It doesn’t come as a surprise that the way many businesses manufacture their products is becoming fatally harmful to the environment. Let’s ping the fashion industry as an example. The traditional “linear economy” has been at the forefront of production for way too long leaving this earth with almost no chance to continue breathing.
Waste has become the main problem in product manufacturing because it is what ends up in our rivers and oceans. To mention a very worrisome problem that we have right now is plastic waste. It is estimated that by 2050 all seabirds will have plastic in their stomach. Worrying right? Plastic waste is just one of the many other problems.
The new wave of companies betting on circular economy models could be the breath that mother earth very much needs. A company whose business models is based on circular economy focuses on providing services rather than owning things. In fact, Finland is recognized to be leading the forefront of rethinking our long-established ways.
Sitra, a Finnish innovation fund has been releasing a yearly list of the most interesting circular economy companies. Out of the existing 98 companies, Sitra has listed, over 30% are listed startups in different industries challenging the traditional ways business is done. Let’s take a look:
- Zadaa: This marketplace app allows you to buy and sell second-hand clothes from users that share your measures. It is no secret that the Nordics are known for their second-hand purchasing culture, however, Zadaa has taken this to mobile, making it easily accessible for anyone to shop for clothes. A user can simply register on Zadaa, fill out their measure and start browsing clothes. Zadaa has implemented a secure payment and delivery system that guarantees for the seller to receive the payment once the buyer has confirmed the item was received.
- The Infinited Fiber Company: These guys have developed a process technology that can turn textile waste into new fibers. However, their promise is that the process can be done an infinite amount of times without decreasing the quality of the fiber. This could be a game changer in the fast fashion industry.
- Sulapac: By utilising renewable and sustainable raw materials, Sulapac is able to produce fully biodegradable packaging material. They use wood from sustainably managed Nordic forests that don’t contain harmful components, plus it has a low carbon print and can be processed the same way as plastic. Not only this company is making fully biodegradable packaging but also helping fight the waste coming from plastic packaging.
- RePack: For online shopping, RePack offers reusable packaging that is eco-friendly. Their packaging is made from recycled polypropene that protects the goods better than any other single-use packaging in the market. RePack partners with different online retailers that will then offer the RePack option when placing an order online and choosing Repack as your delivery option.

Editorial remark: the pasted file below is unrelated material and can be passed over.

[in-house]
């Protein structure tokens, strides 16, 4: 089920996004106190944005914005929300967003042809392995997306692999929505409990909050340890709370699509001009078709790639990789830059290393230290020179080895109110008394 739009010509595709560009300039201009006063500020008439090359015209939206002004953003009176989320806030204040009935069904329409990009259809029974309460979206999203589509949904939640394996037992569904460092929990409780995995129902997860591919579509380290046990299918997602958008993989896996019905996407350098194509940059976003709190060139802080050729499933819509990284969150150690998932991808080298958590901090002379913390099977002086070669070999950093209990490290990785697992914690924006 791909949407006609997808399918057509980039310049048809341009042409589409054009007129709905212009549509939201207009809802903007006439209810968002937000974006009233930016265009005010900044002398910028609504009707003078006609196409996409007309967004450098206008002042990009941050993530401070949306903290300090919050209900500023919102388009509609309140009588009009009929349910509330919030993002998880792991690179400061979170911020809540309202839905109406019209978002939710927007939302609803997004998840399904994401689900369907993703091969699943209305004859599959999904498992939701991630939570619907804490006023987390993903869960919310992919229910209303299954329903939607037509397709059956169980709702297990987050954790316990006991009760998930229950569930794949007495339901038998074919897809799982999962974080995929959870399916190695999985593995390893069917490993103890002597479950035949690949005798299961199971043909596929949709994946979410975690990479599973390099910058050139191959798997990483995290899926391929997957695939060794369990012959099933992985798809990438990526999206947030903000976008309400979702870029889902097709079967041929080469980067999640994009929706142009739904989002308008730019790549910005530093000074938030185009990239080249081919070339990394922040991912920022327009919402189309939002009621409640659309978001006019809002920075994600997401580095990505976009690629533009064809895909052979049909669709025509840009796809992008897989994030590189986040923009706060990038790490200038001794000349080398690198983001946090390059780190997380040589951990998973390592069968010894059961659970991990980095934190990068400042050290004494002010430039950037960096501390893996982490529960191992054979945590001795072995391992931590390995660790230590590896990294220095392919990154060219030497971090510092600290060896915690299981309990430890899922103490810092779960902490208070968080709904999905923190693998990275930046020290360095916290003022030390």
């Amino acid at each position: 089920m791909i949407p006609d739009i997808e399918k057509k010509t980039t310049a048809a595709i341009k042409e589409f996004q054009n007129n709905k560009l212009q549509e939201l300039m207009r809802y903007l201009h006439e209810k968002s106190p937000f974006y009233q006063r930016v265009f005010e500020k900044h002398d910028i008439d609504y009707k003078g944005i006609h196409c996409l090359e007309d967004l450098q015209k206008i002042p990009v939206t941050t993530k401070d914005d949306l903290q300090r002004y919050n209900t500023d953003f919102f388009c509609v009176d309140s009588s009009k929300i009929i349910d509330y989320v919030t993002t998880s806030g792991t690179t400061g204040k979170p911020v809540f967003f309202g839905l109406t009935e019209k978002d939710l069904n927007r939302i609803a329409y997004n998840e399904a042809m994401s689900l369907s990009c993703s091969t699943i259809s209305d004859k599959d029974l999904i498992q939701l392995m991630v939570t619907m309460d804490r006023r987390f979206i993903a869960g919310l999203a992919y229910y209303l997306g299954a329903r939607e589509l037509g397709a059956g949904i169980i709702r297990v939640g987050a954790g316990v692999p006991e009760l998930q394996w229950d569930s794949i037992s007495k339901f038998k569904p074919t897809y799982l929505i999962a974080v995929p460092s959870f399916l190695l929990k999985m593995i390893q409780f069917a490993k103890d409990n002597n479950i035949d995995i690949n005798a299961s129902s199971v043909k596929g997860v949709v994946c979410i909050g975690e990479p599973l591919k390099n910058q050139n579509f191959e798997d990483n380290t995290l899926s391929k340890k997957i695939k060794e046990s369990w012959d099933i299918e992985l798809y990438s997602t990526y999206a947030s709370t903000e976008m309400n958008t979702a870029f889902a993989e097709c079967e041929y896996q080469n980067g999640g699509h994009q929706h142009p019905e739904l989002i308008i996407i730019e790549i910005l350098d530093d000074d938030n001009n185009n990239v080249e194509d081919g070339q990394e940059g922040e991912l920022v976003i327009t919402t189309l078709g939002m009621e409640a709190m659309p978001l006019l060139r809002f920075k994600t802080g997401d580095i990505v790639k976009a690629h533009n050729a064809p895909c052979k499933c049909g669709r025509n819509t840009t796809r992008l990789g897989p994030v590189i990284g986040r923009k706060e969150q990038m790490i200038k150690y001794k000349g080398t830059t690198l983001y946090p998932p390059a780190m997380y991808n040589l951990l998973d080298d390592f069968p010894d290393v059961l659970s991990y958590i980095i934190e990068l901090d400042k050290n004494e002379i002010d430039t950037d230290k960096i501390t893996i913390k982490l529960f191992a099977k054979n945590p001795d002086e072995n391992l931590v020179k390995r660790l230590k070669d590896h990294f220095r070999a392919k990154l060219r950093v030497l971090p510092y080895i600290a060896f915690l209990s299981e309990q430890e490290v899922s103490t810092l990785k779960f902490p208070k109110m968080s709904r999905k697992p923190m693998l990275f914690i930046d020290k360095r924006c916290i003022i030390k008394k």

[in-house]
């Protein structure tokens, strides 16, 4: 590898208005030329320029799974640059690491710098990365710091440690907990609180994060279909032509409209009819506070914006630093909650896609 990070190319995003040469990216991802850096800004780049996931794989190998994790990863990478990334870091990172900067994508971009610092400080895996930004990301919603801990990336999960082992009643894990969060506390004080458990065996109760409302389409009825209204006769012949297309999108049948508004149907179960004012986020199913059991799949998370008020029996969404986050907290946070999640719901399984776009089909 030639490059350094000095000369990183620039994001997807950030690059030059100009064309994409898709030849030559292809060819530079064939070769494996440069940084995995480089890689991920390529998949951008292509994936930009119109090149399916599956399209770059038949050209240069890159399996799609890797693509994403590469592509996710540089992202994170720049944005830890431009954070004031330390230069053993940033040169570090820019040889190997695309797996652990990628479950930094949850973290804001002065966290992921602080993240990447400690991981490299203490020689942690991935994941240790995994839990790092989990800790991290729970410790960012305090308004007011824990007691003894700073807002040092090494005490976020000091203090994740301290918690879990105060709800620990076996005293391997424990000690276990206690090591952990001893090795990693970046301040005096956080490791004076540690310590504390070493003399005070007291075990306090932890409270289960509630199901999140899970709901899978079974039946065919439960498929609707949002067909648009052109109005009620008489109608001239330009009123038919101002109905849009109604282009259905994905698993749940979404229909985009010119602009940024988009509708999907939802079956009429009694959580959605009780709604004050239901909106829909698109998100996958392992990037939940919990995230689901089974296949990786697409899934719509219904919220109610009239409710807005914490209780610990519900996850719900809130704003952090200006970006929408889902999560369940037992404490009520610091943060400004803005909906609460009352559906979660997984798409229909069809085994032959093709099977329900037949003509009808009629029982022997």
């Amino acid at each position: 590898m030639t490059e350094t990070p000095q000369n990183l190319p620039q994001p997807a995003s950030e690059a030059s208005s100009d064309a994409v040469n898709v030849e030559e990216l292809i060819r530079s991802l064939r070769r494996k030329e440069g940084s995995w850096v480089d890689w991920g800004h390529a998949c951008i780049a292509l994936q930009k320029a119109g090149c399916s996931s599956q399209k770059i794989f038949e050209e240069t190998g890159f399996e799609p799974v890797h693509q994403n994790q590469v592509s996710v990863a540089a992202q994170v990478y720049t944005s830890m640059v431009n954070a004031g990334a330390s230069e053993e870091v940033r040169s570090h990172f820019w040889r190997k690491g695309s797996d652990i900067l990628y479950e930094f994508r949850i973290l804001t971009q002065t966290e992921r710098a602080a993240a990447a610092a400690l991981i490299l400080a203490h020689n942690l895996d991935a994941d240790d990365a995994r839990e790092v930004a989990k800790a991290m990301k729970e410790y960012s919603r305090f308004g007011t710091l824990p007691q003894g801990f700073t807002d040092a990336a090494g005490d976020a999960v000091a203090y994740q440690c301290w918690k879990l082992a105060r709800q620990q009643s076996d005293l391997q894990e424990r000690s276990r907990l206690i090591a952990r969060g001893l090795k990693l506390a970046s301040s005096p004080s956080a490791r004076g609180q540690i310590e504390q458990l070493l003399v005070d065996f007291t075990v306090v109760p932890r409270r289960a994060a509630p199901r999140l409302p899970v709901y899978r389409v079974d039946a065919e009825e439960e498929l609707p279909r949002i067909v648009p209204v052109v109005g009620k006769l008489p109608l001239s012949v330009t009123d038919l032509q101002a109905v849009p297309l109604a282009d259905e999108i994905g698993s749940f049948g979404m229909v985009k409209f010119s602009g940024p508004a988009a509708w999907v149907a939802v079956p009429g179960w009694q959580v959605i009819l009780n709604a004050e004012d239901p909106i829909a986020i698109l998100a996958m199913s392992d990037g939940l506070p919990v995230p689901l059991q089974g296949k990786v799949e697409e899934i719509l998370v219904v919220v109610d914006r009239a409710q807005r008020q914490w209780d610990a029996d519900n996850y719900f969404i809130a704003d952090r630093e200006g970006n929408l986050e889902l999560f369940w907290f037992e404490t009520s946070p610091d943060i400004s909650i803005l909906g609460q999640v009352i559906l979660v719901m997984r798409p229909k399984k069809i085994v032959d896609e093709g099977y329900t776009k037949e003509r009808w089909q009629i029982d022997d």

- Rent-a-Park: Parking spot owners have now the possibility to list their parking spots for other people to rent them. Rent a Park makes it easy for people to book available parking spaces even before you leave home, helping you to eliminate circling around for parking. Of course, those ones listing the spaces get paid for each booking they receive.
- Verso Food: This Finnish company produces vegetarian foods from Finnish fava beans. These beans are a great source of protein and dietary fiber and a sustainable alternative to soy. Fava beans’ protein and fiber content can make you feel full for hours. For Verso Foods, creating this products sourcing local ingredients is at the heart of what they do.
- Gold & Green: Oats have never been thought to be a tasty substitute for soy. However, Gold & Green cracked the code and developed the perfect protein choice for both vegetarians and “flexitarians” made out of Nordic oats and beans.
The above examples are just a few out of all the other startups being highlighted as circular economy precursors on Sitra’s list. Yes, already established companies such as Konecranes or Lindström have developed sections in their product offerings that are based on circular economy, however, these sections are not what dominates their offerings. Startups, in contrast, build solutions tackled to fix very specific problems with a sustainable mindset to kick start their businesses. Startups are already becoming circular economy leaders and this is definitely just the beginning.
If you are interested in staying up to date as to what different circular economy companies are doing in Finland, go check out Sitra’s resources. Events wise in the Nordics, heading over to Katapult Future Fest in Oslo or Slush are definite good places to be if you are looking for inspiration and people and products to challenge our outdated mindsets.